The environmental movement in the United States began, and as such most of us ’90s kids remember learning about Earth Day and recycling in schools. In fact, I’ll bet you can list off the three R’s as easily as you can name the seven titles in the Harry Potter series or the lyrics to the Fresh Prince of Bel Air theme song.
But what more can you do if you already reduce, reuse and recycle? The answer is lots! Here are just 10 ways you can be even more sustainable as a student at WSU:
1. Print Double-Sided
This is a pretty obvious way to save trees and be more sustainable. All of the printers on campus have the ability to print on both sides of the paper, you just have to change the settings on your laptop whenever you print something. “I don’t know how” is not a good enough excuse because the WSU Technology Knowledge Base even provides instructions on how to do so on both a Mac and a PC.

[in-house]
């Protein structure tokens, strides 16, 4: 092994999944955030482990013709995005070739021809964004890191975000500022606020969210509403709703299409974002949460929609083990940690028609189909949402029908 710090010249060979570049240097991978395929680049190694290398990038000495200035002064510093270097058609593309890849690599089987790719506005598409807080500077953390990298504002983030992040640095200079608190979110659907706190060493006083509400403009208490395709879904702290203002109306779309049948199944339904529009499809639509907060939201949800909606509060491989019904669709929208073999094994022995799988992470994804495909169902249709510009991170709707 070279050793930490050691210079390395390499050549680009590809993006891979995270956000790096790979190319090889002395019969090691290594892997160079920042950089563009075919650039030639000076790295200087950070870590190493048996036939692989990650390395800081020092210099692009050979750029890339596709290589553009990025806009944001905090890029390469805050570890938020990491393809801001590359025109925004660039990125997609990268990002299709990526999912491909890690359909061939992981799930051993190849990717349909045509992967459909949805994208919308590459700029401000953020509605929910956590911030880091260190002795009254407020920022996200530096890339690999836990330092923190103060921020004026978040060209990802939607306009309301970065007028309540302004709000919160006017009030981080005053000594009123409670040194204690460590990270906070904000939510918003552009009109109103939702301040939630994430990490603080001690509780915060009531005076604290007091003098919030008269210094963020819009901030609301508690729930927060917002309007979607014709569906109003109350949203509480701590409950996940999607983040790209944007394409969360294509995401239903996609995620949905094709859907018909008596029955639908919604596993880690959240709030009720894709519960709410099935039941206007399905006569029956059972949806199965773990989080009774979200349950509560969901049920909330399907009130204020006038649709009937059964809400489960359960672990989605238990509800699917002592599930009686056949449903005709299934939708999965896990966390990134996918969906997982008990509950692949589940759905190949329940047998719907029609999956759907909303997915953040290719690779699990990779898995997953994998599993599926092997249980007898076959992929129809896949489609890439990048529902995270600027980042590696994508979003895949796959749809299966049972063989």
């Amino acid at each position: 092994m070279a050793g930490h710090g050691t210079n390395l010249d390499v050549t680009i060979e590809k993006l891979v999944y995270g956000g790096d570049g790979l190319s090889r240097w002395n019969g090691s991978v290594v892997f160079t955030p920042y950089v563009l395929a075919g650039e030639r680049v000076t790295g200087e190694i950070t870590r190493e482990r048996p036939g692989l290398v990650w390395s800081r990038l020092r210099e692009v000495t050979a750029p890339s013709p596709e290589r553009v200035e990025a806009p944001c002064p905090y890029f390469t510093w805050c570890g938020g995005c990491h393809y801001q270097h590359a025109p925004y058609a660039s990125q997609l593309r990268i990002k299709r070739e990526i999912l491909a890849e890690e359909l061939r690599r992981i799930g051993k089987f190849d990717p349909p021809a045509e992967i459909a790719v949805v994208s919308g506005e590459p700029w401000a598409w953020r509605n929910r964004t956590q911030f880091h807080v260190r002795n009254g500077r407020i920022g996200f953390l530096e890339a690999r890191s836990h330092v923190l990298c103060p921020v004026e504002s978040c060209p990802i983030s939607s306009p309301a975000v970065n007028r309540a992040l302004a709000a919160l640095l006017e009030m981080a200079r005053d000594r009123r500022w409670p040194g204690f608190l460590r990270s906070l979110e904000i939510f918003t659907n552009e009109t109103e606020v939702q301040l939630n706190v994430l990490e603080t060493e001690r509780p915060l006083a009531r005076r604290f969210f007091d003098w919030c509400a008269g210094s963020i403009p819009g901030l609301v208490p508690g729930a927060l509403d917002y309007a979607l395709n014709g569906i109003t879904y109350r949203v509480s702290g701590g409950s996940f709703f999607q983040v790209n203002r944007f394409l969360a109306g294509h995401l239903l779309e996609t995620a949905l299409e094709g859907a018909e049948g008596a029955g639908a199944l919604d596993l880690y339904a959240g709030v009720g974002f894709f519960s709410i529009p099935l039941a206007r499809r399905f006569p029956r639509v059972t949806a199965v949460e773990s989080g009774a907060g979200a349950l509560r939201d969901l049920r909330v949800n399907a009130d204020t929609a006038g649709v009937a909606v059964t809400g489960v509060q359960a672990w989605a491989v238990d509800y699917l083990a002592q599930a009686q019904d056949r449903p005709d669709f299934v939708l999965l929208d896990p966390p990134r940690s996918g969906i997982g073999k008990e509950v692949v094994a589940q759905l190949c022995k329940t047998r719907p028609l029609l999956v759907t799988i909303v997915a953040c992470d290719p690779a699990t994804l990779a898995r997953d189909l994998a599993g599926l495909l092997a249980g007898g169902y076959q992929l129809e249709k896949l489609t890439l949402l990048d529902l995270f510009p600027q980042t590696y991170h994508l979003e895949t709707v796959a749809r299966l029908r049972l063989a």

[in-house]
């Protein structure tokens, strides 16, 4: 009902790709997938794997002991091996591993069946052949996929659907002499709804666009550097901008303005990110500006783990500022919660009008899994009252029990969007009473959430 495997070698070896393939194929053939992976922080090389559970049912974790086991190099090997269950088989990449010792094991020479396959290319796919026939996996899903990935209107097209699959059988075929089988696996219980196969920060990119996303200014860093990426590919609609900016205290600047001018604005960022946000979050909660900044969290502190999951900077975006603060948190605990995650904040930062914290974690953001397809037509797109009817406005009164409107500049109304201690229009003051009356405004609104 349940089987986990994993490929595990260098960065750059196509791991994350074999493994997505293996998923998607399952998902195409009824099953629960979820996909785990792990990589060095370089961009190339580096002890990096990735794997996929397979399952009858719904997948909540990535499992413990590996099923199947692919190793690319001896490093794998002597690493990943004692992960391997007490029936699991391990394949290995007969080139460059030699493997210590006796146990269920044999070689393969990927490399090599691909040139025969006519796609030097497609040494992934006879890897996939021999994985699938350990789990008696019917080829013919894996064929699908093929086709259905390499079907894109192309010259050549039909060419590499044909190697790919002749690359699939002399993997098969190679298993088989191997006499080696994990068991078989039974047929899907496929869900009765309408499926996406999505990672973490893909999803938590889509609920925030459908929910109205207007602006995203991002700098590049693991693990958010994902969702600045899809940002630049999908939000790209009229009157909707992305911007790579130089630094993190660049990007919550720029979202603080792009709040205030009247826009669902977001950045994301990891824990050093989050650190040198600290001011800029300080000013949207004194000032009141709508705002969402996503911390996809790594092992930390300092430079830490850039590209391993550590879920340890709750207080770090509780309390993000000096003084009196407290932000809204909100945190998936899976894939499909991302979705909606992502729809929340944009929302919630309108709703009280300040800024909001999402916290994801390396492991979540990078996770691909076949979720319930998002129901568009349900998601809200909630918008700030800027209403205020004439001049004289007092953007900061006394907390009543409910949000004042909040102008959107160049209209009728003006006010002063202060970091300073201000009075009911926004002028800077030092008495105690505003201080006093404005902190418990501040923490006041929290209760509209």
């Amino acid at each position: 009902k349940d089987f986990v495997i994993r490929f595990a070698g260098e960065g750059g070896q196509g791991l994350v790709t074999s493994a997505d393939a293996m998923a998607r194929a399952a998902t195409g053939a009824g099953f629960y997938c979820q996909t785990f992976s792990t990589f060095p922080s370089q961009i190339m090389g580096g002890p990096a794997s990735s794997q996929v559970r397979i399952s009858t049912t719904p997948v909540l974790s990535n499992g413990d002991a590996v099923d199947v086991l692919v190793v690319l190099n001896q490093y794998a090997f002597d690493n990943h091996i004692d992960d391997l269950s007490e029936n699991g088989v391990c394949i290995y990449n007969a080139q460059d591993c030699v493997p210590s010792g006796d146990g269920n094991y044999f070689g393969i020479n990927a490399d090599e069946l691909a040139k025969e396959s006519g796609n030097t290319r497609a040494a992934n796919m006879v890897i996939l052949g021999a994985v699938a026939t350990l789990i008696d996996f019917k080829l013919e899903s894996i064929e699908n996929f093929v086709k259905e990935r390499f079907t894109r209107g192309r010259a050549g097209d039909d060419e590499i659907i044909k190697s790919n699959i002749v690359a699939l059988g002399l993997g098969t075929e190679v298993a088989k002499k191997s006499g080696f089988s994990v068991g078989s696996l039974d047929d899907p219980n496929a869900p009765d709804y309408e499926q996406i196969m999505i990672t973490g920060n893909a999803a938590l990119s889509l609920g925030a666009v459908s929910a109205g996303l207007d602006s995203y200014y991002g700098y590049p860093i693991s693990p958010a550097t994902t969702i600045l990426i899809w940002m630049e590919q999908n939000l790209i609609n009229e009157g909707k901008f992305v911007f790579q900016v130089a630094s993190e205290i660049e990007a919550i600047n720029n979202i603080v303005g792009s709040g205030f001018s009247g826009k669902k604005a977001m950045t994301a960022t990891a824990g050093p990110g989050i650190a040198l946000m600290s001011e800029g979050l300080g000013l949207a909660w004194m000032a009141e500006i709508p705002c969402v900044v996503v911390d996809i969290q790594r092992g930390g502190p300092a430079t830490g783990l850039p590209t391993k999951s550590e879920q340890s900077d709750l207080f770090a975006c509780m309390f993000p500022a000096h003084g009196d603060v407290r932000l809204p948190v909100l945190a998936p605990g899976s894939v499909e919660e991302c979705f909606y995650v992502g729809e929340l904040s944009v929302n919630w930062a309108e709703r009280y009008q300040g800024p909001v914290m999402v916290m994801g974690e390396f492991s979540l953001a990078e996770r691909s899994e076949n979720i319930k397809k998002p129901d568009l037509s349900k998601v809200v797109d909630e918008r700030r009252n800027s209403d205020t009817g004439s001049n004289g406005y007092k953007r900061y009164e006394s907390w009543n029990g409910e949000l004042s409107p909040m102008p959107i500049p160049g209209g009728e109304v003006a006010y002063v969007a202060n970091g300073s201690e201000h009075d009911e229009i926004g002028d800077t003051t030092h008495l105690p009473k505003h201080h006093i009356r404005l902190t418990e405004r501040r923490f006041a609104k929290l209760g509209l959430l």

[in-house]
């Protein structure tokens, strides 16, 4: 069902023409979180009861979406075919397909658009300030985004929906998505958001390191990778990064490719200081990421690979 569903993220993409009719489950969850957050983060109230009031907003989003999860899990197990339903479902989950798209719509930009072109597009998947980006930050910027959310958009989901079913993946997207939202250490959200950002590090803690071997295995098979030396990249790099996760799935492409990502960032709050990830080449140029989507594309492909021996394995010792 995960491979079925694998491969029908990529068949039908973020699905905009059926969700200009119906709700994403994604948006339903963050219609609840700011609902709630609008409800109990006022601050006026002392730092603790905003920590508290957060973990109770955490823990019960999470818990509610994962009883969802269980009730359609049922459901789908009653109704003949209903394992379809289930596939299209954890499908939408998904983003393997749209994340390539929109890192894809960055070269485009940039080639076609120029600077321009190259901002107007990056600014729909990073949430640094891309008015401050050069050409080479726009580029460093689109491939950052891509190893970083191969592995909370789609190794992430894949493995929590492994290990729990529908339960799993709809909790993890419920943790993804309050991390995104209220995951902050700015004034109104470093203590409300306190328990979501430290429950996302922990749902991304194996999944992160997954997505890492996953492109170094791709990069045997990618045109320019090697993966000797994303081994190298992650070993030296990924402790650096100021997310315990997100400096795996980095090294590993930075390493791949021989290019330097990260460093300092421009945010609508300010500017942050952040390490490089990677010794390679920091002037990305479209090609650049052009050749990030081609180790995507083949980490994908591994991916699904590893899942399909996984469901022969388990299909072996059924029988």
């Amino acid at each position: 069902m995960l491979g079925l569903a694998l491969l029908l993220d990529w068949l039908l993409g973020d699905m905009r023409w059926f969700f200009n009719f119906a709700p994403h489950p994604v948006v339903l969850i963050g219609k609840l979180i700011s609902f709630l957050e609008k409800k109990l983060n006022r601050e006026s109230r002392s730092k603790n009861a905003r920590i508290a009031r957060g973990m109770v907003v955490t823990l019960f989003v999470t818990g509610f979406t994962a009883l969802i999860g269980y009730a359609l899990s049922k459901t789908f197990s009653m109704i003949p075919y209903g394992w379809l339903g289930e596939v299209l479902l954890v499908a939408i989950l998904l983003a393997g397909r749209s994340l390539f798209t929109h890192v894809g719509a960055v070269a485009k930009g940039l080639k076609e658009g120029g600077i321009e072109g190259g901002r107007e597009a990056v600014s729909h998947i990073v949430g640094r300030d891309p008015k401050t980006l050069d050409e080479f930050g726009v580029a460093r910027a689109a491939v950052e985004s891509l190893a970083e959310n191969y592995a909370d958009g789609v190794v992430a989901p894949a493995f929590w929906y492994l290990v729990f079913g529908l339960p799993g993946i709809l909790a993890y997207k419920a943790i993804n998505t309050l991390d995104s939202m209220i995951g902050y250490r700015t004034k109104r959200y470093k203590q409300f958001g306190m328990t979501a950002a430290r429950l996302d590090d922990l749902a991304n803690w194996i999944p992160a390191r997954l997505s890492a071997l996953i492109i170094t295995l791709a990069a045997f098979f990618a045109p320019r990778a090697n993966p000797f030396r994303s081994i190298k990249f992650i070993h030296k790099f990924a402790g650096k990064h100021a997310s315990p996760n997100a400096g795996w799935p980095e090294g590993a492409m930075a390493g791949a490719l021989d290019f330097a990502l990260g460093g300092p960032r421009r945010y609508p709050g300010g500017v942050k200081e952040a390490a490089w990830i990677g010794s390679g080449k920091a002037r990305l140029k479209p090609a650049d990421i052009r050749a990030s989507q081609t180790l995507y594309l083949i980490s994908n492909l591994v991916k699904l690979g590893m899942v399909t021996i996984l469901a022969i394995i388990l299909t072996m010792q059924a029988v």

2. Skip the Packs of Bottled Water
Plastic water bottles are wasteful, cost money, and you simply don’t need them in your life. What college student can afford to buy a pack of bottled water all the time? A better option is to have your own refillable water bottle. There are many water fountains on campus that make filling up your water bottle very easy and convenient. Some even keep track of how many plastic water bottles we have saved. How cool is that? Save money, save plastic water bottles, make life easy – you won’t regret getting a refillable water bottle!
3. Live in Kirkland or New Center
Did you know that the toilets in Kirkland and New Center are energy efficient? They have two flush-types that use different amounts of water, so if conserving energy and water with a toilet is important to you, living here is a good option!
4. Avoid Plastic Bags